We walked to the ArtsQuest building, where the finish line was. It was so nice to be able to hang out in a warm building, and use warm, clean, working bathrooms before the race. Clearly there are some runners involved in organizing this. 🙂 About 30 minutes before the start of the half we walked to the start line – it took us maybe 15 minutes. We could have done it faster but we were taking our time since we knew we didn’t have to rush. They had pace signs set up so folks were able to line up according to their expected pace.
And…before I knew it we were off!
This course has hills right from the beginning, but on that first hill I came up with a strategy. I wasn’t going to force myself to run the entirety of each hill. Rather, I would run until I could feel my heart rate rising and my breathing became significantly difficult. Then I would walk it, and speed down the other side, while trying to not exert much energy on the down hill.
This worked great for me and I felt really awesome through the first couple of hills. On the downhills I kept repeating in my head “use the gravity, not your energy.” and on the uphills I told myself it was completely okay to walk,
I had opted not to wear my Garmin for this race – sometimes seeing the paces stress me out – and honestly, I’m kicking myself a little bit. I would have loved to see my mile splits over this course.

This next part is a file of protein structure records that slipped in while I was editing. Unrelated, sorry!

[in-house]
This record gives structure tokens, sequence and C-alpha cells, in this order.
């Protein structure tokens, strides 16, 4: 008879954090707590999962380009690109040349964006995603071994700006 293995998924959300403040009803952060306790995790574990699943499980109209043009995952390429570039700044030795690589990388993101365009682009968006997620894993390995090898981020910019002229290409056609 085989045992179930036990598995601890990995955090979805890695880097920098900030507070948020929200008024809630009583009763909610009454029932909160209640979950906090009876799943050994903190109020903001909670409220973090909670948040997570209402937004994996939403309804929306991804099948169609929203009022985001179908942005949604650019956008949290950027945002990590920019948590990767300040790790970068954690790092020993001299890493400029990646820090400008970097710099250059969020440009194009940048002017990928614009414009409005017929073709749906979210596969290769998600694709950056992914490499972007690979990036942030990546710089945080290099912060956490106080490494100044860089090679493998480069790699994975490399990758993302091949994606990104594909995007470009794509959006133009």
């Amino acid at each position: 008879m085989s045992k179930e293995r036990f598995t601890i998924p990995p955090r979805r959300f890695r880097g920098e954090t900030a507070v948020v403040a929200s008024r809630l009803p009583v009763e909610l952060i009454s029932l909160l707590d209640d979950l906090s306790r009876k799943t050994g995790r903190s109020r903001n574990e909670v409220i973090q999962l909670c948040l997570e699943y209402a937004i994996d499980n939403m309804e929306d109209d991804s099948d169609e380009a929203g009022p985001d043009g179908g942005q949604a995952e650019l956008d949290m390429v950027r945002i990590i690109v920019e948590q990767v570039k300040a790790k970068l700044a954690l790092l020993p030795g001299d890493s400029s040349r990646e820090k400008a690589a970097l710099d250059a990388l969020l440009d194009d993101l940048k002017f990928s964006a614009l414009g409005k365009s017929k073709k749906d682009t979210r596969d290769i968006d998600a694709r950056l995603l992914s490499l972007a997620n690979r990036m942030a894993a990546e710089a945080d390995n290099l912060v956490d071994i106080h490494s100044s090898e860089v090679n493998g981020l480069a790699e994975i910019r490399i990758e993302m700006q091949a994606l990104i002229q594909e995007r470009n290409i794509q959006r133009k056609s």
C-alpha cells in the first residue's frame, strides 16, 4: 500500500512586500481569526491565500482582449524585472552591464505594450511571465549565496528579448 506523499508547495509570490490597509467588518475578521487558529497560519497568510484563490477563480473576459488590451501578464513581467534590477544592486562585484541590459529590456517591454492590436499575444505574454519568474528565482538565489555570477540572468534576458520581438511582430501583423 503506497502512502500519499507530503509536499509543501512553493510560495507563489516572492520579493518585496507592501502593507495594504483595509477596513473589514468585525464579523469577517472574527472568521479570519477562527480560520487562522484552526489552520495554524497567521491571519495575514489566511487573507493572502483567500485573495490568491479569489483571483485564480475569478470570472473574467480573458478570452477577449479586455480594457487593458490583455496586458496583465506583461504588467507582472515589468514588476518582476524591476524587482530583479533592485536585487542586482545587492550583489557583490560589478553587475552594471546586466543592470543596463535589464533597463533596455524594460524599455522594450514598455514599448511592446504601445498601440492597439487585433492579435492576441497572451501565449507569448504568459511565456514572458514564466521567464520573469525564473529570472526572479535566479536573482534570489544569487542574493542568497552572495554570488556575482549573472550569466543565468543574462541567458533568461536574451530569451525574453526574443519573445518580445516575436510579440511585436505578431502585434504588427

When we reached the 10k mark I still felt SO good. Despite powering through (what felt like) numerous hills. Every mile I sort of did the math to see what my pace was and I was shocked at how well I was doing given the hilly course.
My 6.5 mile split was 1:24:29. WHAT?! Much better than I expected, and I was so happy. I started doing the math and realized I could maybe pull out a sub-3 or close to it in this. I even maintained thoughts of a PR but knew the chances of running a negative or even split were slim. As each mile went by I continued to feel great about the pace I was keeping.
Around mile 8 or 9 I knew I could beat my wineglass time (3:11:59) – I just wasn’t sure by how much.
In the end, I came in at 3:04:32 – 8 minutes faster than Wineglass, eleven minutes faster that RnR Philly just 5 weeks ago, and 23 minutes faster than Disney (though, I was not trying to finish for a time i that one, the goal was just to survive, with the marathon the next day), and my second best time ever.
I lost that sub 3 in the last two miles honestly. The last mile was really hard for me mentally – the course loops around to where you start, and you see everyone who has finished with their medals walking around, and the course was a little hard to follow due to people crossing the roads and stuff.
I could feel bad that I let it go in the last two miles, but given this course I am absolutely thrilled that I managed to pull out my best half marathon time of 2013, and come closer to my PR. I honestly went into this race expecting to pull a personal worst for the year. I had zero expectations, and ended up surprising myself.
I am so glad to close out my 2013 halfs on a high note. I gained so much confidence during this race and I know I can beat hills whenever I need to now. 🙂